U.S. livestock: CME live cattle sink on fund liquidation, technical selling

Lean hog futures close mixed

cme june live cattle
CME June 2019 live cattle with 20-, 50- and 100-day moving averages. (Barchart)

Chicago | Reuters — U.S. live cattle futures fell on Tuesday, with the actively traded June contract down for a seventh straight session, as fund long liquidation and technical selling pressured the market.

Before the latest selloff in cattle began, commodity funds had built a record large net long position, and open interest in the market had reached the highest on record.

Rainy weather and unseasonably chilly temperatures around large parts of the United States has, meanwhile, blunted demand for outdoor grilling of beef and other proteins, while supplies have remained abundant. Recent stressful weather in some feedlot areas had raised concerns about large weight losses in cattle.

“There is no shortage of cattle out there and the weight loss that everybody thought we would see has not materialized,” said Jeff French, analyst with Top Third Ag Marketing.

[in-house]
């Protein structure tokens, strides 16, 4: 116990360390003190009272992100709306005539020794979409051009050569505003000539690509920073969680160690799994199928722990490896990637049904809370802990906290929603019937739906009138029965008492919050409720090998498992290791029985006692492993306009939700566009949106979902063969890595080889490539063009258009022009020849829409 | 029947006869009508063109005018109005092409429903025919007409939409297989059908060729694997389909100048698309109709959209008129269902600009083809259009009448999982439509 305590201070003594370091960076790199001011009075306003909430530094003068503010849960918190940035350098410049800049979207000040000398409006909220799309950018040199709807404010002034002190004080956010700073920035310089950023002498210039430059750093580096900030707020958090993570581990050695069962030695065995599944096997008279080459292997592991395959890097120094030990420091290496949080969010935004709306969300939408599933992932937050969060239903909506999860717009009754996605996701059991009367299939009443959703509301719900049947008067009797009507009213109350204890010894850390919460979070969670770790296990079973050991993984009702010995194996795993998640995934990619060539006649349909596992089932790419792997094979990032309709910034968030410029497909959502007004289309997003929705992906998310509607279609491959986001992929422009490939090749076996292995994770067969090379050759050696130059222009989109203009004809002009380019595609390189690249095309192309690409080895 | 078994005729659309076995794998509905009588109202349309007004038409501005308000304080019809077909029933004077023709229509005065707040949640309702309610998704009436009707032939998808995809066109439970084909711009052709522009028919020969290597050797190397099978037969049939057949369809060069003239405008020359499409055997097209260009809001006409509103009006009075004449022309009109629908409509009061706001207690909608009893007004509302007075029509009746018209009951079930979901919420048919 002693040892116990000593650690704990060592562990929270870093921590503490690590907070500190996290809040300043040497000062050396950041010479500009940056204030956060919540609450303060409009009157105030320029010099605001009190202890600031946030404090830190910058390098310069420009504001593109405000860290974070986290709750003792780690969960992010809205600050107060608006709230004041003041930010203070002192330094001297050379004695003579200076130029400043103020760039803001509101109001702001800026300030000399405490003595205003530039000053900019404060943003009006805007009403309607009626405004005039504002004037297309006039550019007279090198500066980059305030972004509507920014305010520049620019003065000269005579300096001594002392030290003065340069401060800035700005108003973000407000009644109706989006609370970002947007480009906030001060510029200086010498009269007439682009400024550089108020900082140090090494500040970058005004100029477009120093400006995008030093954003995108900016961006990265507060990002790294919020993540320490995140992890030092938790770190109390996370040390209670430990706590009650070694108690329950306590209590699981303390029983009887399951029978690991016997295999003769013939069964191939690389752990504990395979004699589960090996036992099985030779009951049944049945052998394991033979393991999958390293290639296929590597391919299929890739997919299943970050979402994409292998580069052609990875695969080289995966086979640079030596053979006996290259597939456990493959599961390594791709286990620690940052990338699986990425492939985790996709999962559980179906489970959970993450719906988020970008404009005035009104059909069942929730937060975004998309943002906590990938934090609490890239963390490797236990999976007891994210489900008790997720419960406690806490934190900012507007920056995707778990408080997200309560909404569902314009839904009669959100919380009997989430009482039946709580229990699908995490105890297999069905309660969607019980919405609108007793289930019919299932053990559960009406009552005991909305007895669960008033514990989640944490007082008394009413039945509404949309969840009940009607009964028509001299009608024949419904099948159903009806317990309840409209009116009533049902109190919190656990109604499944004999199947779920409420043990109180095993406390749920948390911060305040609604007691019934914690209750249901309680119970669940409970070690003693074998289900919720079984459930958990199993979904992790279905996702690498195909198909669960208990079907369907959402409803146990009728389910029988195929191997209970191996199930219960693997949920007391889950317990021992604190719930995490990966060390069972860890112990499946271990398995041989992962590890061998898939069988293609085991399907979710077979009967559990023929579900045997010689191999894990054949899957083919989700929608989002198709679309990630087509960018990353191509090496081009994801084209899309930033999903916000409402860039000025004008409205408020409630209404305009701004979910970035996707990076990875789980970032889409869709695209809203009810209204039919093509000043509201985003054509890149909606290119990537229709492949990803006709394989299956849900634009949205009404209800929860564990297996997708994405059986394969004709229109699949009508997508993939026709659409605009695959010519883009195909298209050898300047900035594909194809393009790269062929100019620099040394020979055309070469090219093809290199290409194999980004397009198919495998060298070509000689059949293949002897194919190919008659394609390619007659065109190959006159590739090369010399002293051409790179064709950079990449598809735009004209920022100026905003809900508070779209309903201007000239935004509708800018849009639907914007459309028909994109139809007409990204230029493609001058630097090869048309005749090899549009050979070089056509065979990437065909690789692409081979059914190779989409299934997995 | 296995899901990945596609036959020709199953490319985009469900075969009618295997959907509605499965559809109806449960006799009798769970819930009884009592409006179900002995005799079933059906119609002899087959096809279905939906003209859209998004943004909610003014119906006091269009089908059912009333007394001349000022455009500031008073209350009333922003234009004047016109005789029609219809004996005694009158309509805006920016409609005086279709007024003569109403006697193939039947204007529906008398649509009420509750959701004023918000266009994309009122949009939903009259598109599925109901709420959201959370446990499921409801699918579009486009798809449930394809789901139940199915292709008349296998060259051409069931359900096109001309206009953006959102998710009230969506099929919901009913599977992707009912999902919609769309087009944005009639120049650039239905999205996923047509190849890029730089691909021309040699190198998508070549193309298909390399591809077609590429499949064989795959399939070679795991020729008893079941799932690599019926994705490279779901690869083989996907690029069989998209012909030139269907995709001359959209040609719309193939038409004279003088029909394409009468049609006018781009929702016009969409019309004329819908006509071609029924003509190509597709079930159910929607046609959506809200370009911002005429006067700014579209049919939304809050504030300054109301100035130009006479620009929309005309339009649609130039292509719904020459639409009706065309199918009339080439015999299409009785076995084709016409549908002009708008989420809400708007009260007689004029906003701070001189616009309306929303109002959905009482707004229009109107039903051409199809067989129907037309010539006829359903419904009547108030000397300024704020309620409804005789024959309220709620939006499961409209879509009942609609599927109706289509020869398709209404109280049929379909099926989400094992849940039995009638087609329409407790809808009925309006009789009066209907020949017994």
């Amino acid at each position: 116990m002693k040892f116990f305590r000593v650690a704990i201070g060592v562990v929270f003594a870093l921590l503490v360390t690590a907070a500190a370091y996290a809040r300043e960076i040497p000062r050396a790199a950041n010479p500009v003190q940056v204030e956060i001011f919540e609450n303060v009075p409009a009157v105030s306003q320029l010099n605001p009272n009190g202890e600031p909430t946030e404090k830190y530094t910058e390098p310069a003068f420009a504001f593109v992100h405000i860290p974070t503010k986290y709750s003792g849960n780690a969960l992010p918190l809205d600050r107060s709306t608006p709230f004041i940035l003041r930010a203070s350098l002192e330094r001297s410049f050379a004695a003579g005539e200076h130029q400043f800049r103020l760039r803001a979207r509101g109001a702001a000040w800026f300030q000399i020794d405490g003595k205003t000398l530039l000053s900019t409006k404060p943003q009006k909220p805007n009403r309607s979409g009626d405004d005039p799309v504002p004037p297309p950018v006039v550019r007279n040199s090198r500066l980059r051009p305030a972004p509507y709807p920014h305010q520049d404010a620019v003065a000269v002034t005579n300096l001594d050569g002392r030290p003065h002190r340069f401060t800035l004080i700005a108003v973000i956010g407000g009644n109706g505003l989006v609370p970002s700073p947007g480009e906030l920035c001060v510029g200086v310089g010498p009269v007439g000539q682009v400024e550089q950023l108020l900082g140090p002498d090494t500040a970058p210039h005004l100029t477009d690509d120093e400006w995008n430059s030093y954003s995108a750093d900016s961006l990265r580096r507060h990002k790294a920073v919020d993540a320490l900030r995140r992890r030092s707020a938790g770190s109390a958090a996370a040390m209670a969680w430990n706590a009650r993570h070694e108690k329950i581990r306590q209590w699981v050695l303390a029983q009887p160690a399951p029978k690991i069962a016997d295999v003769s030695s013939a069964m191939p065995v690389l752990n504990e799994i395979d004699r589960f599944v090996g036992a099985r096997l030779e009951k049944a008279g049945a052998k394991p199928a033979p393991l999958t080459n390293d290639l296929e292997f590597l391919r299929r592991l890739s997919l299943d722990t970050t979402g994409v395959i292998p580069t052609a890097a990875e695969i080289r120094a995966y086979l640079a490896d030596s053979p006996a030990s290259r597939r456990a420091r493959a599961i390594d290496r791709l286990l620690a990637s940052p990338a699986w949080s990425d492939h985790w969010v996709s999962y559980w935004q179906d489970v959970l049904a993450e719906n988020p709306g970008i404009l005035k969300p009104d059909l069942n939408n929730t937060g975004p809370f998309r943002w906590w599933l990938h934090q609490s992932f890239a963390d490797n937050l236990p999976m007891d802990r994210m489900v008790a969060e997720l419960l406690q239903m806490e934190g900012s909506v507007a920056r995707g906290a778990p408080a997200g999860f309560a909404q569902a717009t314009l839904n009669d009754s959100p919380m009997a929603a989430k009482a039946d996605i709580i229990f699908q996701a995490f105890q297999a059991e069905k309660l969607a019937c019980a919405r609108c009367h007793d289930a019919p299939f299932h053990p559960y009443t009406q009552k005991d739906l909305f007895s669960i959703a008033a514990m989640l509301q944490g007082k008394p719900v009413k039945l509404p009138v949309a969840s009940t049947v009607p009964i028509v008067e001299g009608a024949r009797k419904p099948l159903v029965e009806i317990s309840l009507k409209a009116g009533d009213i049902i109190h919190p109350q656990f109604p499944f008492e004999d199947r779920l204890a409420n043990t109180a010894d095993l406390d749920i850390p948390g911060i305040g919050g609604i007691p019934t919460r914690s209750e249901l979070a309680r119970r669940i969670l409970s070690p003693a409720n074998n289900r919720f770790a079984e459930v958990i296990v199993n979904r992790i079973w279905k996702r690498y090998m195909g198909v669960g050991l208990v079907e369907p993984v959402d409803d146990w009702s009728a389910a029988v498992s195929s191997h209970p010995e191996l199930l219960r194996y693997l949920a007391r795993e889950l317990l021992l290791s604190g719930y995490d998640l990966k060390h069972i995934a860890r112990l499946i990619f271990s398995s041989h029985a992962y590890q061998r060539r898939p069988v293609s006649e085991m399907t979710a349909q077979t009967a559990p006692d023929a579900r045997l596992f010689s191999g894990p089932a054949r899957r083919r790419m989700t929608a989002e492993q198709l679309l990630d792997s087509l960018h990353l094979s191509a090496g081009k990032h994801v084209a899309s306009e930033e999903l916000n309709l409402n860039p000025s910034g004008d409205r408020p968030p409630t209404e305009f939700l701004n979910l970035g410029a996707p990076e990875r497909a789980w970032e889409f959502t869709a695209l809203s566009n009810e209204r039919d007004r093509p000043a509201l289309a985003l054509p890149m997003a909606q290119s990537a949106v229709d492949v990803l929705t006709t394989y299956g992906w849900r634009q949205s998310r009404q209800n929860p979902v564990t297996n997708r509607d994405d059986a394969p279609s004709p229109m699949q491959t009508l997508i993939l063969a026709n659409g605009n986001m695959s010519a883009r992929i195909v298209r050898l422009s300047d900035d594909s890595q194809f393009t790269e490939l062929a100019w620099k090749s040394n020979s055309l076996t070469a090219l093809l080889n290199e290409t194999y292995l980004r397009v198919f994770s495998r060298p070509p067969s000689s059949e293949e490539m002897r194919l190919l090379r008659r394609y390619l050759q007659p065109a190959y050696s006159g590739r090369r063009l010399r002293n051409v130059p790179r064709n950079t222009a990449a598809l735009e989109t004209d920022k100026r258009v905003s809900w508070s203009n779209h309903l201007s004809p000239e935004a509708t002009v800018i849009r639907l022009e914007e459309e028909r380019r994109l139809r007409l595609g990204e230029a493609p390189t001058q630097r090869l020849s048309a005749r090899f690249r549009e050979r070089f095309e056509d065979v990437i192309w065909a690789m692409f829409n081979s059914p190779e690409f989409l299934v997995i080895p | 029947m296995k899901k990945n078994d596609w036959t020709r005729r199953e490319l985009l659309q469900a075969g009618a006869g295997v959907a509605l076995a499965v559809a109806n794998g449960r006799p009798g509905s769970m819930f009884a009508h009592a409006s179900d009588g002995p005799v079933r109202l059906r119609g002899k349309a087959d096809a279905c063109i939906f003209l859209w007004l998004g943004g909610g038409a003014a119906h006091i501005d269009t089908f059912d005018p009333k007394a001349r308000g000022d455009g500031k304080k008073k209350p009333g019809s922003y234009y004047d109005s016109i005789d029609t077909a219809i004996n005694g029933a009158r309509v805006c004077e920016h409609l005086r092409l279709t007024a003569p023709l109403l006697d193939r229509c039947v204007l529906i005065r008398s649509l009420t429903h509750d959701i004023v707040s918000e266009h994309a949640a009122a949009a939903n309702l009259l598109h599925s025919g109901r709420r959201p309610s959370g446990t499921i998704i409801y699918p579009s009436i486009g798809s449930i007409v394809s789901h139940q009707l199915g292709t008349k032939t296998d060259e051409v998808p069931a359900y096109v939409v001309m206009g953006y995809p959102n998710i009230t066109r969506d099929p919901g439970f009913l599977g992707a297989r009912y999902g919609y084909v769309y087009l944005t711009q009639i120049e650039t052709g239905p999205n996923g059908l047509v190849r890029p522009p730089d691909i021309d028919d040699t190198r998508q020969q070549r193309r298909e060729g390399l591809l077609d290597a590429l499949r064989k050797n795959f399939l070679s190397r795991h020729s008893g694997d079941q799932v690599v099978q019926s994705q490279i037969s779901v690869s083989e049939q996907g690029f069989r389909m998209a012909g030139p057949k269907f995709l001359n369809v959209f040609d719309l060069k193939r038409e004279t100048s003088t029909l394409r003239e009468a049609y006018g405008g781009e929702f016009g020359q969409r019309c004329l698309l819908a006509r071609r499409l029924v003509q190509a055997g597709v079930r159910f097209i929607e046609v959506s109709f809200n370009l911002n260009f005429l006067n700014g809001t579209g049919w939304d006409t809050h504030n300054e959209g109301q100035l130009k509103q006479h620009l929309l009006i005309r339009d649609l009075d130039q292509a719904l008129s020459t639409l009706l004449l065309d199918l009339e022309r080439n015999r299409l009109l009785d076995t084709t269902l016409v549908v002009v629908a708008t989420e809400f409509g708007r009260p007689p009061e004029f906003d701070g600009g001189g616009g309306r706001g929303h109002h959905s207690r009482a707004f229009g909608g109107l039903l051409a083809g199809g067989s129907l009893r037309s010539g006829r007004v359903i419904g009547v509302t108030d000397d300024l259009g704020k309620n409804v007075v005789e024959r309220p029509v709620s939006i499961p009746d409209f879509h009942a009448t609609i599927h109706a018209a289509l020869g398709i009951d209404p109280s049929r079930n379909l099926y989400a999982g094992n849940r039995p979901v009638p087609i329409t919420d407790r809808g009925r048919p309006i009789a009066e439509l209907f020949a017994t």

“Right now the money flow is wanting to get out of their positions and this selloff could just be beginning,” he said, referring to managed commodity funds.

Chicago Mercantile Exchange (CME) June live cattle futures settled down 0.55 cent at 114.250 cents/lb., the contract’s lowest since Dec. 7. August live cattle ended down 0.775 cent at 111.775 cents/lb.

Feeder cattle futures followed live cattle futures lower as funds liquidated long positions and as corn prices edged upward on worries about rain-delayed U.S. planting.

August feeder cattle fell 1.925 cents to settle at 149.15 cents, a near-three-month low. May feeders, which expire next month, hit a contract low and settled down 1.8 cents at 141.6 cents.

Lean hog futures were mixed as traders consolidated positions following a multi-session slide.

Funds have also been liquidating long holdings on hogs, but the market has been supported at times by strong prospects for exports to China.

The world’s largest hog and pork market has been culling hogs to try to control a severe outbreak of African swine fever. Losses from the disease, deadly for hogs but not humans, is expected to bolster China’s pork imports this year.

But in what could pose a challenge to U.S. pork exporters, China has approved Argentine pork for export.

CME June lean hogs ended up 0.175 cent at 88.225 cents/lb. and July futures fell 0.175 cent to 92.375 cents.

— Reporting for Reuters by Karl Plume in Chicago.

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